How to Run, Part 1

Is it possible to enjoy something you once hated with a passion? As a kid I hated vegetables and though I’ll eat a few here and there as an adult I wouldn’t say that I enjoy them. But I have come to enjoy running, something I used to avoid like the plague. I thought I’d take a couple of posts to share how you can go from a couch potato to a running regular. If I can do it there is no doubt in my mind that you can too.

Get a Goal

The first step in your transformation is the desire to make a change; you need a goal of some sort. (Full disclosure: I’ve recently increased my mileage in light of an upcoming family reunion! How’s that for the purity of sport?)

Your goal may be to lose some weight but that doesn’t need to be the case. Maybe you want to see what it feels like to participate in a race of some sort. An upcoming fun run, 5k or 10k might be the thing that gets you off the couch and on the road. You might be surprised to see how good it feels to cross the finish line, even in something as low key as a local fun run. Completing a race and crossing the finish line is a truly amazing experience.

For some the goal might be the desire to run a target distance. With the family reunion around the corner I want to get back to running 5 to 6 miles on a consistent basis. I’ve done it before and I want to do it again.

Another goal might be the desire to establish a healthy lifestyle. It might motivate you to commit to six months or a year of running four times a week. Checking off week after week gets pretty compelling because no one wants to break a streak.

Or maybe the goal is simply to hang out with a friend. Running with a buddy four times a week will really give you some quality time and will provide you plenty of opportunities to talk. A running buddy is a great motivator.

It doesn’t matter what goal you aim for, just pick one. Pick a race, a distance, a weight, a habit or a buddy—it doesn’t matter, just pick one.

Get a Buddy

I believe a buddy is a critical factor in developing a regular habit of running. For me this started with Kellie and some of our friends from church. I wouldn’t be running today if it wasn’t for our friends the Duncans. And once we established the habit of running we got to run with all sorts of friends.

Some of those crazy people would make us get out of bed so that we could be running by 5:00 AM (Alma, I’m looking right at you)! Yes, a running buddy helps get you up in the morning. They may not come and shake you out of bed but the knowledge that they’re waiting for you to show up will help motivate you when running doesn’t sound like much fun. Having a running buddy will also make your long runs less of a solitary experience.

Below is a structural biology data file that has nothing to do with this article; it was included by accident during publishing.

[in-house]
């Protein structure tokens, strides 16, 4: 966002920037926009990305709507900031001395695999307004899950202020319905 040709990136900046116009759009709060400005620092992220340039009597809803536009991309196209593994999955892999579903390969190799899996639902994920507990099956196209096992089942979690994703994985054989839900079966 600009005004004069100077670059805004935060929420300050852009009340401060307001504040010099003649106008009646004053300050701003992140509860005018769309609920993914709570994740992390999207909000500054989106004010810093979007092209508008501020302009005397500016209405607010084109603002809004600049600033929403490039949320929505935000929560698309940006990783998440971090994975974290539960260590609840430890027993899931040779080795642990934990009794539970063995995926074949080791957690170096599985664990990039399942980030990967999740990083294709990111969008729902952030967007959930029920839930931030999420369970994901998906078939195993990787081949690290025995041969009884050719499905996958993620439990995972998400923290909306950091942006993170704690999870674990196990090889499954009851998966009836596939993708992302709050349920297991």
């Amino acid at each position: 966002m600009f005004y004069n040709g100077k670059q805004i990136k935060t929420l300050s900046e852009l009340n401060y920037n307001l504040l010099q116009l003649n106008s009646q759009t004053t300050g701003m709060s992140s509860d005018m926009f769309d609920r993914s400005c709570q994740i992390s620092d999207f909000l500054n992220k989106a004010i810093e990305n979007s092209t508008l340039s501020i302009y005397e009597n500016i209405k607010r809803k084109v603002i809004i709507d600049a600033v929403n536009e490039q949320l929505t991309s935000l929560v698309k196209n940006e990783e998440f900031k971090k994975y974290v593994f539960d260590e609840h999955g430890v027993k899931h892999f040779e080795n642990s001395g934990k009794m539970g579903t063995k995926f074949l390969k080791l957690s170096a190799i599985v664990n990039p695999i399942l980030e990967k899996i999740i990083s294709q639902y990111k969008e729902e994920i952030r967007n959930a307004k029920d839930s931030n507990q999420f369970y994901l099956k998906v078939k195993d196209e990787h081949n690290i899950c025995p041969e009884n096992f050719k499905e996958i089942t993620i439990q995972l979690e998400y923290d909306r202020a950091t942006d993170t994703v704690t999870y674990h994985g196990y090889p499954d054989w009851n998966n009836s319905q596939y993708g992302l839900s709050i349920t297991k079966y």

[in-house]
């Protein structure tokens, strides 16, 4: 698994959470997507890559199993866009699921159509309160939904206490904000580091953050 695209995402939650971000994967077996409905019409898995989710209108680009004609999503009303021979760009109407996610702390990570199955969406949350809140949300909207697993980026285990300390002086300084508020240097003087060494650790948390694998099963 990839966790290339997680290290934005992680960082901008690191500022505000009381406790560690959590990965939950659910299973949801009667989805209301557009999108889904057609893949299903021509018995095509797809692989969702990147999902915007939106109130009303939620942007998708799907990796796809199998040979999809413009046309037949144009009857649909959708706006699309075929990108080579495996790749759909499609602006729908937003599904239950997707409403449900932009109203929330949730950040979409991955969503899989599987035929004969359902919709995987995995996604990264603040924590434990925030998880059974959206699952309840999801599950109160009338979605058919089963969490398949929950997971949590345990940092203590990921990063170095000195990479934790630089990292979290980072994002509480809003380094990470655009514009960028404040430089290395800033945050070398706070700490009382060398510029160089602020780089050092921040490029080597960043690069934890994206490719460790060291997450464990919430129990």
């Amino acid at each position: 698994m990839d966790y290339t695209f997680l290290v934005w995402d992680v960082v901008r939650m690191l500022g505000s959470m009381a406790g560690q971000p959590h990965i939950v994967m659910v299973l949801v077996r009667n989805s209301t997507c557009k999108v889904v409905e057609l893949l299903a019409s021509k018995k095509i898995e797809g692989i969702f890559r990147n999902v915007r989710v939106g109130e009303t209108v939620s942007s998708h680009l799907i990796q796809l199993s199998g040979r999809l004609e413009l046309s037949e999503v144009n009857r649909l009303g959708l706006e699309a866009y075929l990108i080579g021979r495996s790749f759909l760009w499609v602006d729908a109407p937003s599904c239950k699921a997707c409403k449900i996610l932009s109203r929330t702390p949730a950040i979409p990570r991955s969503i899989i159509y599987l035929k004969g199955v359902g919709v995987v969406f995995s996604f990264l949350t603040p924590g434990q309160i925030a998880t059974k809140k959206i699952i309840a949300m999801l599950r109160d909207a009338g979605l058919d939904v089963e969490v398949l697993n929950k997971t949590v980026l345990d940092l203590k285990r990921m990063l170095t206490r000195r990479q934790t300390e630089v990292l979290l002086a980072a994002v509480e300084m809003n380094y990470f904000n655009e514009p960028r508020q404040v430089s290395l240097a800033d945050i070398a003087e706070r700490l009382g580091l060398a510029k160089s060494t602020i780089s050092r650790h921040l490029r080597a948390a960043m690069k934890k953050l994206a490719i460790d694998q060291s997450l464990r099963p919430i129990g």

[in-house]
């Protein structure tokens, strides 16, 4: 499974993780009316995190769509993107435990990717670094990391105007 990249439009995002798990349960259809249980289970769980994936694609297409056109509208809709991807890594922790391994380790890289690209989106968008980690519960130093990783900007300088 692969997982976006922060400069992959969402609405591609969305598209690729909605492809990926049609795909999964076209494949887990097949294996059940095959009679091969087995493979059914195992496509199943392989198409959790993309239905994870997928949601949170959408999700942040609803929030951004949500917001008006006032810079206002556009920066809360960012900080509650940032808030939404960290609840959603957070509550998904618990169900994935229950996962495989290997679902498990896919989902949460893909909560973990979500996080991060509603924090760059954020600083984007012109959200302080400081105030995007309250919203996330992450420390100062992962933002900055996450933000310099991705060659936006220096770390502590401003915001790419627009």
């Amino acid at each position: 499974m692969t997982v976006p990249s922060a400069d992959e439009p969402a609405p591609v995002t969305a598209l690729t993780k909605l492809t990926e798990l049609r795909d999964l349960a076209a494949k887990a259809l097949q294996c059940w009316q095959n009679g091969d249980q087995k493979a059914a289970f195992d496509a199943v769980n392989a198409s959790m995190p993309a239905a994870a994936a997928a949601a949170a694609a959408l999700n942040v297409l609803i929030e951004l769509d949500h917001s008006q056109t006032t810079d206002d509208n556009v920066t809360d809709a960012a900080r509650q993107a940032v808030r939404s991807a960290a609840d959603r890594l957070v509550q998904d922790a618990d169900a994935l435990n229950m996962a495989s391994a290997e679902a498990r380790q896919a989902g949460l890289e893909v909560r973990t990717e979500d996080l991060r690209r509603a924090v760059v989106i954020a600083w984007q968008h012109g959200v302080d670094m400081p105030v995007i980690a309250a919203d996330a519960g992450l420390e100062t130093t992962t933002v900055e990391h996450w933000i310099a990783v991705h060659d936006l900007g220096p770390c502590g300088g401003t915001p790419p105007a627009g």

Once you find a friend who will run with you you’ll never want to let them go.

Get After It

Eventually you just need to go running. You can read all sorts of things and talk to all kinds of people but there comes a time when you need to go outside and go running. Get a goal, get a buddy and get after it; go running!

Be prepared that it may not feel all that great the first few times. This is to be expected. Your lungs and legs are being taxed in a way they weren’t before. Even if you’ve been doing other sorts of exercise you will probably be working your muscles in a new way. Don’t be discouraged if it feels like work; they call it a workout for a reason. You’re building muscles and things will get better.

When you start running don’t feel bad about walking along the way. If you start with a 2 mile route and you end up walking half the time don’t get discouraged. Stick with it, stay consistent and it won’t be long before you can run the whole thing. So, feel free to walk but diligently work towards running the entire route.

One Last Thing

No matter how long you’ve been running your longest distance will always be hard. If you only run 2 miles, those 2 miles will always be hard. If, however, you add in some 3 and 4 mile runs the 2 milers will start feeling easy. It’s nice to have a regular distance but you’ll need to throw in some long runs if you want to improve. Try adding one longer run to your week and I think you’ll notice the benefit.

Next Time

In the next post I’ll talk about finding the right shoes, the right gear, monitoring your progress and a few other things I’ve learned along the way. For now, find something that motivates you, a friend who will run with you and get after it.

And, as always, if you have a tip that got you off the couch or a question of some sort leave a comment and let me know.